Following in the footsteps of the Michigan vs. Eastern Michigan 20-yard pool throwdown last year, Kevin Murphy was inspired to try the same with his Southlake Carroll High School team.
He went on a quest for the most recent lists of high school records available, and with some help from Paul Torno at NISCA (the man behind the National Dual Meet rankings) came up with the 1972 College Swimming Guide as the best bet.
And so Murphy called up the coaches in the nearby Keller Independent School District, and proposed a battle of sorts. In a 20-yard pool, going after some unofficial records, his defending Texas 5A State Champions would face an all-star team from the four high schools in Keller ISD.
“I grew up in Oklahoma City and Tulsa, Oklahoma, and a number of our meets, especially in Tulsa, were in 20 yard pools,” Murphy said of his own swimming history. ” We always added 1 second to our 100 times to ‘convert’ to the 25-yard pool. I even swam in a dual meet for Oklahoma State, in the old Nebraska 20 yard pool, around the Fall of 1974, before they built a new pool in 1975 or 1976.”
Editor’s Note: the Devaney Center Natatorium opened in 1976. RIP, Nebraska and Oklahoma State men’s teams.
“So, the 20 yard pool is a little nostalgic for me, personally,” Murphy continued. “When Michigan did their meet last year, I was up for the idea right away for our high school team to get a little variation and excitement for our kids.
“I hope our kids enjoy an extra turn and the excitement and challenge of going after some ‘old’ National HS records, from a time gone by. The actual meet, itself, should present some exciting races, between Carroll HS and all four Keller schools combined into an All-Star Team, to drive, even further, the establishment of some “new” old records.
“After all, a 400 free instead of a 500, a 60 free instead of a 50 free, 160 relays, with 40 yard splits, and of course, 5 lengths and four turns on the 100’s, should, in and of itself, be interesting and exciting and motivating to our swimmers.”
In 1972, girls’ national high school records weren’t kept, so the boys are the only ones that will have good benchmarks in their meet. Those benchmarks are pretty impressive at that: names like Don Schollander, who has the 200 free record in 1:44.3, are in the old book.
There’s a good lineup of swimmers who will be going after those marks, including Texas commit Jonathan Roberts. He’s already been 4:26.3 in a high school meet in the 500 this season (in a 25-yard pool).
Other All-Americans competing at this meet include Connor Dobbs, Rebecca Upton, and Emily Gibson for the Carroll Dragons, and Laura Norman of Keller High School (a Texas A&M commit).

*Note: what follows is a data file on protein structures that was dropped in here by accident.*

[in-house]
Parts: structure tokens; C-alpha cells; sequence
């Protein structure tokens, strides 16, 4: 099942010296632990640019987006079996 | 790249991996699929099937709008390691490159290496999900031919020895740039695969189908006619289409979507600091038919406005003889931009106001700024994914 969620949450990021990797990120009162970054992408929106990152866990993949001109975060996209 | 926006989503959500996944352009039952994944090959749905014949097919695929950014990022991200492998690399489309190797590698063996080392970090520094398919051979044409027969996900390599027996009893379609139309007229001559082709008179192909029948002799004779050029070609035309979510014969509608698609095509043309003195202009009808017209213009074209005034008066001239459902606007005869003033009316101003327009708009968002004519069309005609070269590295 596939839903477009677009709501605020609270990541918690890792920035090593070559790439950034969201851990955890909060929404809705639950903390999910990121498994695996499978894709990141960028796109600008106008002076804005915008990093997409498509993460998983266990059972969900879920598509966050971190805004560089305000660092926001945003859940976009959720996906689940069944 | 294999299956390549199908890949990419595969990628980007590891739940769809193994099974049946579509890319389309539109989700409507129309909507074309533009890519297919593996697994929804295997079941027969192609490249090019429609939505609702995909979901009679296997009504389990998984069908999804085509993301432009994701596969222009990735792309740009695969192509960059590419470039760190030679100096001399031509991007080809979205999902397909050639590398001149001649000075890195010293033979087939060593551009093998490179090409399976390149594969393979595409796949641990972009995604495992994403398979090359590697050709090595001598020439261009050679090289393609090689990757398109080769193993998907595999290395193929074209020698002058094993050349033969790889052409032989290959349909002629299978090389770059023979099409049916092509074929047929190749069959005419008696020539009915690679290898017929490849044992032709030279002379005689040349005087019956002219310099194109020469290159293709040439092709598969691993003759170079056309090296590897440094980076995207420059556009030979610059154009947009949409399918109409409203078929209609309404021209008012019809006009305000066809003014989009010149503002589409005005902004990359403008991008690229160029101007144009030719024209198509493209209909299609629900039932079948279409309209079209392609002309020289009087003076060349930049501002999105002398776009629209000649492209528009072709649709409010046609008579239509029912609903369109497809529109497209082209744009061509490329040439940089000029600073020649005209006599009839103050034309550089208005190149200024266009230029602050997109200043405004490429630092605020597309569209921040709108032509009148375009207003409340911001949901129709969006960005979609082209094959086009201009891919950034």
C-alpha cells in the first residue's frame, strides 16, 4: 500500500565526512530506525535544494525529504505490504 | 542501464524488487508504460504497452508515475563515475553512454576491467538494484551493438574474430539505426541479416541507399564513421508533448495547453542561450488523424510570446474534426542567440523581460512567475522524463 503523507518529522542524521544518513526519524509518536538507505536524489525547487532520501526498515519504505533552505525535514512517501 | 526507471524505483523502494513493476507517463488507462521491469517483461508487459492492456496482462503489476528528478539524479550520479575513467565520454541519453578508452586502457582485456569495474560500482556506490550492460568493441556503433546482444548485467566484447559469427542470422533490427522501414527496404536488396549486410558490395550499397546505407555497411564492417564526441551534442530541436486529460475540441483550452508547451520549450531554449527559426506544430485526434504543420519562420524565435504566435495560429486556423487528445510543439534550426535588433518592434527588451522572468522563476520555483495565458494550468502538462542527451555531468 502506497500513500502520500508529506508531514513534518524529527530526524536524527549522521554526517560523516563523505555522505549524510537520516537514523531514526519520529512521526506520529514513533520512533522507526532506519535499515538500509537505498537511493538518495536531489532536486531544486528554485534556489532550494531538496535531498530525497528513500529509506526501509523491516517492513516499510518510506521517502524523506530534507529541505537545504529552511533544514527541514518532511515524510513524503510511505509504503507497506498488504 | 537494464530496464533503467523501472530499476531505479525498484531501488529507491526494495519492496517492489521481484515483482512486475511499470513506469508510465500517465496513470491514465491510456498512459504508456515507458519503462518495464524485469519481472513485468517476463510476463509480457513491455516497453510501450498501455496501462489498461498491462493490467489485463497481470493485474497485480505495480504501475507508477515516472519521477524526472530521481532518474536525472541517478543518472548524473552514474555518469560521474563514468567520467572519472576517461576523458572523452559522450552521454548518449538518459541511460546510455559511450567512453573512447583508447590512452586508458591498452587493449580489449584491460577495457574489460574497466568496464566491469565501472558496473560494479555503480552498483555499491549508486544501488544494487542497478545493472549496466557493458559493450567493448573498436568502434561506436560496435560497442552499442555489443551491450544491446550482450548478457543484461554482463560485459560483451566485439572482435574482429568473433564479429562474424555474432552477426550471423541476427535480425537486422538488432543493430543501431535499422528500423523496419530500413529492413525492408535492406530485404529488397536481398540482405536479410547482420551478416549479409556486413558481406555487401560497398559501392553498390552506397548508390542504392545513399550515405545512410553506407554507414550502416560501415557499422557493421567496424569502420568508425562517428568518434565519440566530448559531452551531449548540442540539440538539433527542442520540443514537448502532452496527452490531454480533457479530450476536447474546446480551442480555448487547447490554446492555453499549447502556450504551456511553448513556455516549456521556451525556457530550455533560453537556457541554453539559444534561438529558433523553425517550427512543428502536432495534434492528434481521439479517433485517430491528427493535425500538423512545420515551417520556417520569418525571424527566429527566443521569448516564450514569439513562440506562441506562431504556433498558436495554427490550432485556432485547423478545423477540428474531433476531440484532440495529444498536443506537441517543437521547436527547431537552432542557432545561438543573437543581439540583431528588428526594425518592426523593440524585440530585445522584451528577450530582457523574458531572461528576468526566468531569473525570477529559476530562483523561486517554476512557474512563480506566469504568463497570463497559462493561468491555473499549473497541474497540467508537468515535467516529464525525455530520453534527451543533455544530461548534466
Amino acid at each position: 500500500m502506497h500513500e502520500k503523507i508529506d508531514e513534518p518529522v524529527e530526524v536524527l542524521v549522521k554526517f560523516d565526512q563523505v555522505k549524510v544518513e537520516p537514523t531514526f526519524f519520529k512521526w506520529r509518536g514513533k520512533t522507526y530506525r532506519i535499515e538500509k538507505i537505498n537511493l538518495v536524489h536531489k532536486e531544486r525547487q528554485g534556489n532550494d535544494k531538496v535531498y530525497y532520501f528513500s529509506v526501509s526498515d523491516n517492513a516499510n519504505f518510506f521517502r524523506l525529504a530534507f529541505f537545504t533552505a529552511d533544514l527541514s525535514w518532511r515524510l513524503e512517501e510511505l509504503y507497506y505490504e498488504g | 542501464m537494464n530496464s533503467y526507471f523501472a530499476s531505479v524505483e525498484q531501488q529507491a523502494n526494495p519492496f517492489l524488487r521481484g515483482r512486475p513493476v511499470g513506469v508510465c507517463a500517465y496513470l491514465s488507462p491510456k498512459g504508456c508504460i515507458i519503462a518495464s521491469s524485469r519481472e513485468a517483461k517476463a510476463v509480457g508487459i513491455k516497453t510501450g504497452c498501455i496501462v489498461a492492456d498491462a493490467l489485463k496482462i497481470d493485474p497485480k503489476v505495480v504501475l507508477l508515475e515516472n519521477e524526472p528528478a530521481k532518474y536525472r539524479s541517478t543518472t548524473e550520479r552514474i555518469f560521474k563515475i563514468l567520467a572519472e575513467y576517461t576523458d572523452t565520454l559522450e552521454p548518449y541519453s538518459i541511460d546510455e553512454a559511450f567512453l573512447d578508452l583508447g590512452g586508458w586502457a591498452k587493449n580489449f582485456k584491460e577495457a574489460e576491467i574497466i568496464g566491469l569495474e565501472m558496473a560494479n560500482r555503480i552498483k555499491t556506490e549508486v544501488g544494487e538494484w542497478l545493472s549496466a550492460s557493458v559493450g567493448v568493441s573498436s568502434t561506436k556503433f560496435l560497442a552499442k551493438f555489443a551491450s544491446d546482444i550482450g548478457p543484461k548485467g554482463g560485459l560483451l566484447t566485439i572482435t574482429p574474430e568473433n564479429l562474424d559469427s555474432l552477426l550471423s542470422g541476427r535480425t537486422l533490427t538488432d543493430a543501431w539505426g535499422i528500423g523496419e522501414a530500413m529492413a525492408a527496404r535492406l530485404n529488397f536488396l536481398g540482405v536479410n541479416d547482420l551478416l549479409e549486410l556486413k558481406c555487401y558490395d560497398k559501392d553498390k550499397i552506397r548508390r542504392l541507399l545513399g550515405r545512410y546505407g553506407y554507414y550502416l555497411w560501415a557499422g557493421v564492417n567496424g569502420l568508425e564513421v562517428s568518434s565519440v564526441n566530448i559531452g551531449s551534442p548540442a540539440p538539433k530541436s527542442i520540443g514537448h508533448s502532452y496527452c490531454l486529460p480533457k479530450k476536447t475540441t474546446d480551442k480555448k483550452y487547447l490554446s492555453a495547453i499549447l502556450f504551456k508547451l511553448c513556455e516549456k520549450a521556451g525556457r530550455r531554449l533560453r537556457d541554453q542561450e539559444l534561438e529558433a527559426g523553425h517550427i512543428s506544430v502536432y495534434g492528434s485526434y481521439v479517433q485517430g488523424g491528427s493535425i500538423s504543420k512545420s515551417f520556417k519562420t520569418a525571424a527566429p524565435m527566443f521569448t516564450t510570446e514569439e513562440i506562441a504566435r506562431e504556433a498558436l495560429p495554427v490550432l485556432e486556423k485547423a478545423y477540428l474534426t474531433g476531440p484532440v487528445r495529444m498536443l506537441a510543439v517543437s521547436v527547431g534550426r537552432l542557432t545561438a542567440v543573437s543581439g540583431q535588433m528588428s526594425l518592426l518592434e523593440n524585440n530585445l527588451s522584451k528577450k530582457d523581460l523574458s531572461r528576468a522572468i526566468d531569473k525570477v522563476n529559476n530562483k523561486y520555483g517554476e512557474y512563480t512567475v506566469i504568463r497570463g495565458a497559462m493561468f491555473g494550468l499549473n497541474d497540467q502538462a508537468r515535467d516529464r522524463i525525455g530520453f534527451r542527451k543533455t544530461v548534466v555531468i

As for the logistics, the Carroll Aquatic Center has movable bulkheads, and North Texas Nadadores Head Coach (and the school district’s Aquatics Director) Bill Christensen had new stainless steel threaded holes installed to ensure that this meet could happen.
The hosts will hook in 25 yard lane ropes and wrap the excess under the bulkhead. The backstroke flags at one end of the pool will be another 1970’s-style throwback: on poles in a concrete bucket. Murphy joked that he’s glad they “wont have to use the same ‘rope and buoy’ lane ropes,” or the “flat wooden starting blocks that we used ‘back in the day’ of the late 60’s and early 70’s.
Though the meet’s organizers will have little control over any sort of official national recognition, they do plan to certify them as official Carroll Aquatics Center pool records.
The distance probably won’t be certified, but Murphy says he’s confident that it will be accurate within a quarter-of-an-inch.
On more of a meta-scale, this is sort of a new turn for the wave of creativity in swimming led by people like Michigan coach Mike Bottom. High school meets are usually very structured, very rigorous, and quite unforgiving. To see these sorts of sparks coming up in high school competition means that the revolution is starting to really take hold and seep down to the roots and lifeblood of the sport: the junior ranks. Just as Bottom’s creativity and leadership led the Michigan men to the NCAA Championship last year, it should perhaps come as little surprise that Murphy’s Carroll teams have had such great success as well.
Meet Format, times, and logistics
four relays per Team (4 boys relays and 4 girls relays)
eight individual entries per Team (8 individual boys and 8 individual girls)
*only 4 entries per Team in 400 free
8 lane scoring Relays 10-5-3-0 (max two scoring relays per Team)
Warm-up will begin at 5:15 pm
Meet begins at 6:00 pm
Diving will run, concurrently, both warm-up and competition, with the swim portion of the meet.
The records, as they stood in 1972.
60 free 26.8 David Nelson, Jeff Jackman, Stephen Job
100 free 46.6 Steven Clark
200 free 1:44.3 Don Schollander
400 free 3:46.5 William Baird
100 breast 59.3 Stuart Issac
100 fly 52.8 Fred Schmidt
100 back 54.5 Roger Goettsche
160 IM 1:34.2 Mark Crogham
160 free relay 1:08.0 New Trier
400 free relay 3:17.2 New Trier
160 medley Relay 1:16.9 New Trier
400 medley relay 3:42.2 New Trier (not to be swam this meet)